8x NATJA prize winner; #TBINchat host; pericarditis patient. Found on: Newsweek, Cruise Critic, MSN Travel. Writer’s Toolkit https://melindacrow.substack.com/


Writer’s Toolkit

And 3 you need to ditch if you plan to move forward

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Photo by William Warby on Unsplash

You want your writing to be expressive, soulful, and well, art. Nobody is telling you those things are wrong. But what your readers want you to know is that they’ll trust you more if you write by the rules — at least until they know you better.

Fiction writers live and die by templates. They even have fancy names to describe their templates, from “genres” to “beat sheets.” Templates increase your productivity, make the reader comfortable, keep you coherent, and on track, all while helping you tell the story your soul longs to express.

Use the templates below by weaving your story into them. Think of them as nothing more than a framework. It’s up to you to build the castle. …

Writer’s Toolkit

‘I’ is a powerful pronoun but you’ve got to know how to use it

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Photo by iMattSmart on Unsplash

You’ve heard it before, “Be careful using I too frequently in your writing.” We can all agree it’s the proper pronoun when you write first-person fiction or essays, but even in those writing formats, overuse can push readers away. It’s tempting to avoid using it altogether in other formats, but that might be a mistake because I has advantages no other pronoun can claim.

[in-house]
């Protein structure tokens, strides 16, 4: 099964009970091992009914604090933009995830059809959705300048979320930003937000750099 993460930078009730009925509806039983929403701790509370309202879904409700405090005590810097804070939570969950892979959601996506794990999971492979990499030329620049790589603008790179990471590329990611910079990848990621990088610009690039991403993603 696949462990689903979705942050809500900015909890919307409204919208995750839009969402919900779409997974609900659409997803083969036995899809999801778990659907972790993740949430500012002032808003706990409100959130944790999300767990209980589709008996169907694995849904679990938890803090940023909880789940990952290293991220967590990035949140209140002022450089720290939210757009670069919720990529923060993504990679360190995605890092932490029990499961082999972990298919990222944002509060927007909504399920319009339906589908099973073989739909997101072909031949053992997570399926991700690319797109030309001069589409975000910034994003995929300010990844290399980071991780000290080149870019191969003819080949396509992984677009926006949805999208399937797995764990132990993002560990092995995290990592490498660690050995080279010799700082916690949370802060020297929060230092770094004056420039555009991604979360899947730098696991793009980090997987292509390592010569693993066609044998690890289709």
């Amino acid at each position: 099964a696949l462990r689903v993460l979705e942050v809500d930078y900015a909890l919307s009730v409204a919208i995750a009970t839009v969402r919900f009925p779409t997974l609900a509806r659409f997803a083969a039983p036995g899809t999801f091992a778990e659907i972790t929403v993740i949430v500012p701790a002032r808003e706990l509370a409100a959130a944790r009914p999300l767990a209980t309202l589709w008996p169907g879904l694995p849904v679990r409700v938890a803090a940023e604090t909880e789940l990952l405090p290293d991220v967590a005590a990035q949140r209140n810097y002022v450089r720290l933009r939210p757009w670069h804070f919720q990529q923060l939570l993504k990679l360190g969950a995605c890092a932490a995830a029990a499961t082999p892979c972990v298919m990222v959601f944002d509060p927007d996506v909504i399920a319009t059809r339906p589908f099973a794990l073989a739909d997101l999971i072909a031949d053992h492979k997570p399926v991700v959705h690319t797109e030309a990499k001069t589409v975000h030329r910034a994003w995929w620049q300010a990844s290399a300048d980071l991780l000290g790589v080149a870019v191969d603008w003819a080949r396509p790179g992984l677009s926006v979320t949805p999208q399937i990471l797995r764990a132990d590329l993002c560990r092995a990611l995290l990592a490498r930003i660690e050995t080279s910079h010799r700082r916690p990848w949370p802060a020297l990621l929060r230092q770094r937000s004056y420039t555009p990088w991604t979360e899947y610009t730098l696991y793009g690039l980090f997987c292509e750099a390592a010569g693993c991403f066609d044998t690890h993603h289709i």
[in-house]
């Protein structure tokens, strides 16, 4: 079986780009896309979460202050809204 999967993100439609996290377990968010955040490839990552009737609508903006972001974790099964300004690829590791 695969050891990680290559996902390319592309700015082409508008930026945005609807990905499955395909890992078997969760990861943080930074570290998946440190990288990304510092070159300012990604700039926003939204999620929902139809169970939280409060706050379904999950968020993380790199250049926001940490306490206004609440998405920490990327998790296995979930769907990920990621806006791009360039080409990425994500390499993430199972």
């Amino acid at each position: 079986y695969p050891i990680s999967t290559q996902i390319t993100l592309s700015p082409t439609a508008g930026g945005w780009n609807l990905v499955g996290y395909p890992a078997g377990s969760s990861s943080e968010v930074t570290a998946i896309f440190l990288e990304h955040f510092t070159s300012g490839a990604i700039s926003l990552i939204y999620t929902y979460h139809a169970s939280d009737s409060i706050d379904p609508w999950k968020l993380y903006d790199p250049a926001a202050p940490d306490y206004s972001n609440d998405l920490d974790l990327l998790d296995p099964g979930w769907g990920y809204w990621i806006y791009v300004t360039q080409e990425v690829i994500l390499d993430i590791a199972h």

Characterization through dialogue

I happen to be in the thick mess of polishing my novella. It’s written in the third person from the main character’s point of view with only a few exceptions. …

Your brain, your fingers, and your eyes are your enemies

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Photo by Jonas Zürcher on Unsplash

Your brain is proud of the words it spewed onto the page for you. How dare you have the audacity to question its authority? And what makes you think it will let you see its minor mistakes? It can blind you to anything it deems important. If “just” happens to be your brain’s favorite justification, a simple proofread will not help you catch them all. Grammarly is your friend; it should not, however, be your only friend.

As much as I love the idea of letting my work rest, we don’t always have that luxury. Deadlines beckon, self-imposed writing goals loom, and well, sometimes we are too excited to wait for our brains to remove the blinders preventing us from spotting its mistakes. Luckily, there are shortcuts that may help you speed up the process. …

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